Theodore Roosevelt on the estate tax

by Ben Hoffman

Like many thoughtful Americans of his era, he believed the disproportionate accumulation of wealth in the hands of a few would make a mockery of our meritocracy and, ultimately, of our democracy. In 1910, he summed up those feelings. “We grudge no man a fortune in civil life if it is honorably obtained and well used,” Roosevelt said. “It is not even enough that it should have been gained without doing damage to the community. We should permit it to be gained only so long as the gaining represents benefit to the community…. The really big fortune, the swollen fortune, by the mere fact of its size, acquires qualities which differentiate it in kind as well as in degree from what is possessed by men of relatively small means. Therefore, I believe in a graduated income tax on big fortunes, and ā€¦ a graduated inheritance tax on big fortunes, properly safeguarded against evasion, and increasing rapidly in amount with the size of the estate.”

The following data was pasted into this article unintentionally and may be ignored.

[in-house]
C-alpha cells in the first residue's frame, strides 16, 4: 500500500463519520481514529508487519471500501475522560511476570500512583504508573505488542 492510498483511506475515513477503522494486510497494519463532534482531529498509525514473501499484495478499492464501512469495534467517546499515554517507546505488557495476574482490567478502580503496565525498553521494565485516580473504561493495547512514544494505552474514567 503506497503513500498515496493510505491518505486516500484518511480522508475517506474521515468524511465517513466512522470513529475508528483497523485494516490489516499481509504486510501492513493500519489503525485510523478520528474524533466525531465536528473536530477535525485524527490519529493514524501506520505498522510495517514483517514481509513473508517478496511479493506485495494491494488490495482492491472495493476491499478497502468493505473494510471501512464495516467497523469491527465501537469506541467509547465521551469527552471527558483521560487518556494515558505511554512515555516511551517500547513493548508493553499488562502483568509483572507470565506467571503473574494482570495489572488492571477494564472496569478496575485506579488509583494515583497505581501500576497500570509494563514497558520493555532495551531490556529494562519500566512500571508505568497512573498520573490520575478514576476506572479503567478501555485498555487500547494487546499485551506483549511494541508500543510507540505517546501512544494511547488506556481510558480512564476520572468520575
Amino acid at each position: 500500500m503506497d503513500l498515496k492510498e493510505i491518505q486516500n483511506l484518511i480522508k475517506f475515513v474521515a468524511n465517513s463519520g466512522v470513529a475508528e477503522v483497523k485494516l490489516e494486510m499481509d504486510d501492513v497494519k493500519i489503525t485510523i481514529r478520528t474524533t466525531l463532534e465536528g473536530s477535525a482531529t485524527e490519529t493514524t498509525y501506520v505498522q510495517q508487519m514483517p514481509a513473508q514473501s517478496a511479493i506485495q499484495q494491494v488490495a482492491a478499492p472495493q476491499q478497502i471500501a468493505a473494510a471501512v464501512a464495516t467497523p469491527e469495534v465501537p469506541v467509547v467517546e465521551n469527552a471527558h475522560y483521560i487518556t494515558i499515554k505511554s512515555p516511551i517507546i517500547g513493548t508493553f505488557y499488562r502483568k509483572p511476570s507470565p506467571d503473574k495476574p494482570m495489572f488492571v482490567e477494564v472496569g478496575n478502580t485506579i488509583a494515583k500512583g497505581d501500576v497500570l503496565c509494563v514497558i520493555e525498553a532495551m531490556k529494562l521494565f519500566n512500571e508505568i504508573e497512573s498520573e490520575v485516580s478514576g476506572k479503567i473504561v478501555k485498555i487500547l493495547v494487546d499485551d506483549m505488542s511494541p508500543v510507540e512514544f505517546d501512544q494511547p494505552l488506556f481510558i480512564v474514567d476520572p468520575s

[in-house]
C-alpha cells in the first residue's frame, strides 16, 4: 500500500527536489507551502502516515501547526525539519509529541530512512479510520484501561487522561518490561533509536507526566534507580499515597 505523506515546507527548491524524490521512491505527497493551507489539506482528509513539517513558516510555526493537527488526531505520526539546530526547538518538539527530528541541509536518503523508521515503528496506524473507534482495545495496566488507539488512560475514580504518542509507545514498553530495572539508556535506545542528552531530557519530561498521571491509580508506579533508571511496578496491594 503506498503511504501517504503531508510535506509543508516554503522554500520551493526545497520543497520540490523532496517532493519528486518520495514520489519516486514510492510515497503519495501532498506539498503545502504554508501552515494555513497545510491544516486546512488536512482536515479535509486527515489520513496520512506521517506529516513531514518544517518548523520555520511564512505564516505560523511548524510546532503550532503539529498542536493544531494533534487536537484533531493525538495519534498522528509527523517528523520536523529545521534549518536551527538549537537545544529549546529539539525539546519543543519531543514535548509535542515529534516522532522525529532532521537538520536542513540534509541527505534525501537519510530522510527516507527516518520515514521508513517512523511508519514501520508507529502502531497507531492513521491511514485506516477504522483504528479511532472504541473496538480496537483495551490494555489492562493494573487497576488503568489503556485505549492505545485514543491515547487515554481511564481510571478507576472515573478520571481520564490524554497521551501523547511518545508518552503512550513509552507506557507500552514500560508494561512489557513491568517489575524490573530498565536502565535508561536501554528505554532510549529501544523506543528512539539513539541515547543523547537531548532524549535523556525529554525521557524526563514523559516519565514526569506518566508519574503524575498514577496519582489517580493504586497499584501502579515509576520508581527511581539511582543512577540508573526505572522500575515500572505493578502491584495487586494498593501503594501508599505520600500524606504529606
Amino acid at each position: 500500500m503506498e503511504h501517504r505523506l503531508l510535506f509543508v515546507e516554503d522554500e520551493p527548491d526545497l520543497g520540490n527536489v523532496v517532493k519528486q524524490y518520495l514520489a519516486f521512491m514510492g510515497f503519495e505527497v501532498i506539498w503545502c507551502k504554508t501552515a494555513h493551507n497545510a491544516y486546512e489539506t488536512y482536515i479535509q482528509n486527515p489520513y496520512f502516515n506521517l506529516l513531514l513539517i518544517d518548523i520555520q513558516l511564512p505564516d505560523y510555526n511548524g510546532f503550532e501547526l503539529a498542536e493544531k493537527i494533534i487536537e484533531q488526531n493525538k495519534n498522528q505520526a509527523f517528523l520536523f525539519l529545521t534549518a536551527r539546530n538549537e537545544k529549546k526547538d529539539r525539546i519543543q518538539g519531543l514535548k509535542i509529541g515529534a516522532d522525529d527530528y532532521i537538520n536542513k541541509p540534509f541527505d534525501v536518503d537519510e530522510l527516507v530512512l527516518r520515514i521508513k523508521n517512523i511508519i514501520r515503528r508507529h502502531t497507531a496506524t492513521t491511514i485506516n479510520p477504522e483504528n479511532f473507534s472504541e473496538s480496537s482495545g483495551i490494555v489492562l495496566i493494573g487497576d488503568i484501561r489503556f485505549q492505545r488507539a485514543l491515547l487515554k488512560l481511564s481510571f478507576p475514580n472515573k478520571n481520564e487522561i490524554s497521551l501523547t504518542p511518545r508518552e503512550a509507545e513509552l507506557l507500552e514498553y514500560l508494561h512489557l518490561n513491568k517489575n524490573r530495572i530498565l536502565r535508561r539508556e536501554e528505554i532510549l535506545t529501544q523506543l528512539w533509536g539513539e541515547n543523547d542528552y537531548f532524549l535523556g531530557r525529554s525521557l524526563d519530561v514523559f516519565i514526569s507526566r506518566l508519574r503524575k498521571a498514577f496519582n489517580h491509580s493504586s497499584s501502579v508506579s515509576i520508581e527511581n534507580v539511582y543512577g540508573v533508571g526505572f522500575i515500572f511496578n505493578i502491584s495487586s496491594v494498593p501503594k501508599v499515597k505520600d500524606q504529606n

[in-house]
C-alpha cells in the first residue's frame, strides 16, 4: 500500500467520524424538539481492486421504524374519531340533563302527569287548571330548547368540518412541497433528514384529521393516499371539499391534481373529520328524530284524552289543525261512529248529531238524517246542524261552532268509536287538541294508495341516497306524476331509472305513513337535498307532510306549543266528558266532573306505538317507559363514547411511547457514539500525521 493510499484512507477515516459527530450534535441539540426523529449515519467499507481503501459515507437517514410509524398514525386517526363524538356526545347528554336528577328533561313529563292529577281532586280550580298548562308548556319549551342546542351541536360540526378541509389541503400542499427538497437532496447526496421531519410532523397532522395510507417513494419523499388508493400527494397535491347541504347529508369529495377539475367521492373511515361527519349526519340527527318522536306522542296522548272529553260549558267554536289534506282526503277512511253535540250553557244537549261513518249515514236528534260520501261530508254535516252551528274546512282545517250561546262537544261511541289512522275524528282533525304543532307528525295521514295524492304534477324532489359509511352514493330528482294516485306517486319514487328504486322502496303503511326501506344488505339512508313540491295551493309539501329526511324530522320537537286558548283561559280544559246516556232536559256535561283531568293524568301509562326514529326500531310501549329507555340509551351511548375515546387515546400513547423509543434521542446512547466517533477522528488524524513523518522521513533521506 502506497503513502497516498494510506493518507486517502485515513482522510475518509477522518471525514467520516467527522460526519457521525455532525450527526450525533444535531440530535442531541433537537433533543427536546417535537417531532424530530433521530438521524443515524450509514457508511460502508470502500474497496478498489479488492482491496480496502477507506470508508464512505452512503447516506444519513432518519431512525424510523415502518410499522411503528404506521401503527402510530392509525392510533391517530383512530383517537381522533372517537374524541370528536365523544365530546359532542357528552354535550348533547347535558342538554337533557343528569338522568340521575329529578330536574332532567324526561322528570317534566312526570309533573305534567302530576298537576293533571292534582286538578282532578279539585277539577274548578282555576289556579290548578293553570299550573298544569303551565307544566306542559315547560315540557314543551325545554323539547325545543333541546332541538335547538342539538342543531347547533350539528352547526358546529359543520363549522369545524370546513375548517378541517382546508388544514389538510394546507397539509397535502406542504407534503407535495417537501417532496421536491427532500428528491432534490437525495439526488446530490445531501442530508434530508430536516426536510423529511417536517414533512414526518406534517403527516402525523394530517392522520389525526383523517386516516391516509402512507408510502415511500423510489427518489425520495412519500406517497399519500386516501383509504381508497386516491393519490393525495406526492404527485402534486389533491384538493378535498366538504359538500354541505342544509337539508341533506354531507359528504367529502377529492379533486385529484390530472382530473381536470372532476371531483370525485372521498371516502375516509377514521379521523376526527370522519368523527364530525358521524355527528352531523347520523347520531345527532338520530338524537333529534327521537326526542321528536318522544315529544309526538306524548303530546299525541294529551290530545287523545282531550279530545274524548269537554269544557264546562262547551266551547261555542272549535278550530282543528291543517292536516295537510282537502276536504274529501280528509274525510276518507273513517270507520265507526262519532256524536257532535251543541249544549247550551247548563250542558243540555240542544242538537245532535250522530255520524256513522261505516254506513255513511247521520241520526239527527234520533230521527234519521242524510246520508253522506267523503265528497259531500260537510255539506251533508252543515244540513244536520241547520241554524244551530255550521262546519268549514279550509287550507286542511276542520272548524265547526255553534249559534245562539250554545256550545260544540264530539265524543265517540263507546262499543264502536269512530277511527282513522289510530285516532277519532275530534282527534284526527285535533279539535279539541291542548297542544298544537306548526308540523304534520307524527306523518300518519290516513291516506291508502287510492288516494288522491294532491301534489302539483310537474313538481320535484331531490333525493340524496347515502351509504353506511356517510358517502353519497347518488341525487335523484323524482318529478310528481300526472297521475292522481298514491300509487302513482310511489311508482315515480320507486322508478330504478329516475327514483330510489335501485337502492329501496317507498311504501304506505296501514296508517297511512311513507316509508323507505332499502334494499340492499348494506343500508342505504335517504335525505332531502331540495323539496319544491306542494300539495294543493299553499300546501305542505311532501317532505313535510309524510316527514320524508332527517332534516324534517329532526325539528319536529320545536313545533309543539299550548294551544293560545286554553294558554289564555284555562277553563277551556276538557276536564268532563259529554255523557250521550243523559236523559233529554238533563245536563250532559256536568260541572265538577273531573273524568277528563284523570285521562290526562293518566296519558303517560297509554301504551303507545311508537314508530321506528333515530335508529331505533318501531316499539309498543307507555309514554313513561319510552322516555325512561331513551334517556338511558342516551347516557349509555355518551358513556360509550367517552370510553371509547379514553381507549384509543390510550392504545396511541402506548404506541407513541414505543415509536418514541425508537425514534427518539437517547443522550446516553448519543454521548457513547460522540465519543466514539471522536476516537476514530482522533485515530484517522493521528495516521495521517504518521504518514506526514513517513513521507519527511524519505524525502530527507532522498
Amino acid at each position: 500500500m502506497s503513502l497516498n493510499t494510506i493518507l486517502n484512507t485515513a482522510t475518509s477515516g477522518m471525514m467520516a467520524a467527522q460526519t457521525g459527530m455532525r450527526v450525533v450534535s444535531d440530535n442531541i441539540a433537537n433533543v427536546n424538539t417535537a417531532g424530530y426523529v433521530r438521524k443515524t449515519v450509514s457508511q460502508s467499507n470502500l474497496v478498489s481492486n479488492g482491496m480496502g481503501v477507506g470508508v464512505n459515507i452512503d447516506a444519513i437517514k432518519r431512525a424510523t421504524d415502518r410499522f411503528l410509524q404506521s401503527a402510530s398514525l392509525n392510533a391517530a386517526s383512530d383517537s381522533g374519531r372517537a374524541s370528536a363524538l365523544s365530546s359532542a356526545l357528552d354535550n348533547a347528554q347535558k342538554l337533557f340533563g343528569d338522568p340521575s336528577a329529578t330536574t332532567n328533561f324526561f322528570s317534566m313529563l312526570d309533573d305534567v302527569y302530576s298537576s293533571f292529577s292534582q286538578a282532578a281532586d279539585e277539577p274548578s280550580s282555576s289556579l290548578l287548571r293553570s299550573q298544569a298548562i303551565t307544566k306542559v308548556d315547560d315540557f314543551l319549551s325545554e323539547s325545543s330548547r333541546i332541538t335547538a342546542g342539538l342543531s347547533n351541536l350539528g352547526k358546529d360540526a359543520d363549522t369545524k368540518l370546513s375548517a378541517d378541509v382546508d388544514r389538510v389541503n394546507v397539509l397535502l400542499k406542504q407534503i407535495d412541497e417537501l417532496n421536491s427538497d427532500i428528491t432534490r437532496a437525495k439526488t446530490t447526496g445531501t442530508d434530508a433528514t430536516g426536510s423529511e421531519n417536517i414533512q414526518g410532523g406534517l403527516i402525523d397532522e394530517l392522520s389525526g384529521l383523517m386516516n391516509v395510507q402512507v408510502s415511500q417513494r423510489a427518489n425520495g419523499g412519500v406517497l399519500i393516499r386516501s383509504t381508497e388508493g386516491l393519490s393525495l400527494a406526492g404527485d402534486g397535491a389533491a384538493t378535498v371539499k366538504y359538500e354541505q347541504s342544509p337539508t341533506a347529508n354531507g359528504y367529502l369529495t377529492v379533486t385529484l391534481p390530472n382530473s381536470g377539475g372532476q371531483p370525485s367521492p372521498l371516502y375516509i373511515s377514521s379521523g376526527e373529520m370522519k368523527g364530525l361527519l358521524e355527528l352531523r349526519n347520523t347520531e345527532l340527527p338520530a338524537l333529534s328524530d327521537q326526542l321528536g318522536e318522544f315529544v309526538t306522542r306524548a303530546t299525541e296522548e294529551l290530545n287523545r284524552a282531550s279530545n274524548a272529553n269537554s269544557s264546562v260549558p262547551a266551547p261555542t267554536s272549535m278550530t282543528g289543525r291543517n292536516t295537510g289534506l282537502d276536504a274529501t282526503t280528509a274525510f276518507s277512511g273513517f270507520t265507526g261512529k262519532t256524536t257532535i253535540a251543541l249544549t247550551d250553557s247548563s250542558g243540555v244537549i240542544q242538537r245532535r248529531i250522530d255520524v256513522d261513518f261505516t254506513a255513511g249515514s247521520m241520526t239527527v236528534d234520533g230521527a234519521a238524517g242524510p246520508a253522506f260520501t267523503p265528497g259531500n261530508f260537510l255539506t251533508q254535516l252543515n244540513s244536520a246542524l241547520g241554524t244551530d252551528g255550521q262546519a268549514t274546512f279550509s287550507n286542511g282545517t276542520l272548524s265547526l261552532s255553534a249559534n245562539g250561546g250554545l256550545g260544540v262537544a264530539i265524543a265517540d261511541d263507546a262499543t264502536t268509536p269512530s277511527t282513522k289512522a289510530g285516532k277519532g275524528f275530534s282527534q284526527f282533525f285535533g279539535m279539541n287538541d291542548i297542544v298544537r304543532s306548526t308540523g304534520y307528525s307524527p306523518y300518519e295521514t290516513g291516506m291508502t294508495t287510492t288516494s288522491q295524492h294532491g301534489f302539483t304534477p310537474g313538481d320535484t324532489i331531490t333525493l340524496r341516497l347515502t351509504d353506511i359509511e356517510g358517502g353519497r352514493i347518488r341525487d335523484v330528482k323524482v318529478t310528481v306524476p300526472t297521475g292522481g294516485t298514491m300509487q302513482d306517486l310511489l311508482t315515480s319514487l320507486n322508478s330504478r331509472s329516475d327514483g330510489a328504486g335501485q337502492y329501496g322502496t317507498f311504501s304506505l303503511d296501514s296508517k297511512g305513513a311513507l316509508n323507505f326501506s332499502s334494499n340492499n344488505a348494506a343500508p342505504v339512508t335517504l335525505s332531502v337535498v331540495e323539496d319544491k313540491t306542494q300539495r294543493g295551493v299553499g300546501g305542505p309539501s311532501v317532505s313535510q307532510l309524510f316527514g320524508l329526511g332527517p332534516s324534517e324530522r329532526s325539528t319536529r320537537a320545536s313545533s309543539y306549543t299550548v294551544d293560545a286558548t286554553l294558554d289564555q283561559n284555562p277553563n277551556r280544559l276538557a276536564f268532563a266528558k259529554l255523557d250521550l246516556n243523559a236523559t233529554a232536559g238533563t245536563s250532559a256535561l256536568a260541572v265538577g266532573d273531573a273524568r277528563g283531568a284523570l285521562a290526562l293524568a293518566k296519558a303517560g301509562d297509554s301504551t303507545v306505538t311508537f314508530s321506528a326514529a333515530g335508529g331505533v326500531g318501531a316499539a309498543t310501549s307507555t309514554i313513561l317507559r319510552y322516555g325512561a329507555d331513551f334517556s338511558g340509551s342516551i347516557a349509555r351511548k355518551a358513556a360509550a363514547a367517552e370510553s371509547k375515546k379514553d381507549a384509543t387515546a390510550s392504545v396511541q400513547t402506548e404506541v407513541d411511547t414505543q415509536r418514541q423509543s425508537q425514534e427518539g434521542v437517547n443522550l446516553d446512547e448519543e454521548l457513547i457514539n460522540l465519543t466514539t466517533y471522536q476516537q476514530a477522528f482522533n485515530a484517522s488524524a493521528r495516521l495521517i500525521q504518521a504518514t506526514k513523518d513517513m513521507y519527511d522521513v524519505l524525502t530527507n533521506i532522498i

3 Comments to “Theodore Roosevelt on the estate tax”

  1. Dirty rotten evil employers. How dare they use their money to create jobs and give to charity!
    Damn them.
    Much better to stimulate the economy with more unemployment (pelosi). She even said the Haiti Earthquake would cause an economic boom! šŸ™‚
    So let’s all sit on our ass and do nothing, we’ll be in Utopia by year’s end.

  2. Yeah, what could possibly go wrong if the government and others profit from your death?

  3. Well, they will.
    It’s call an Estate Tax. šŸ™‚

    But since unemployment stimulates the economy then more unemployment must therefore be a good thing.

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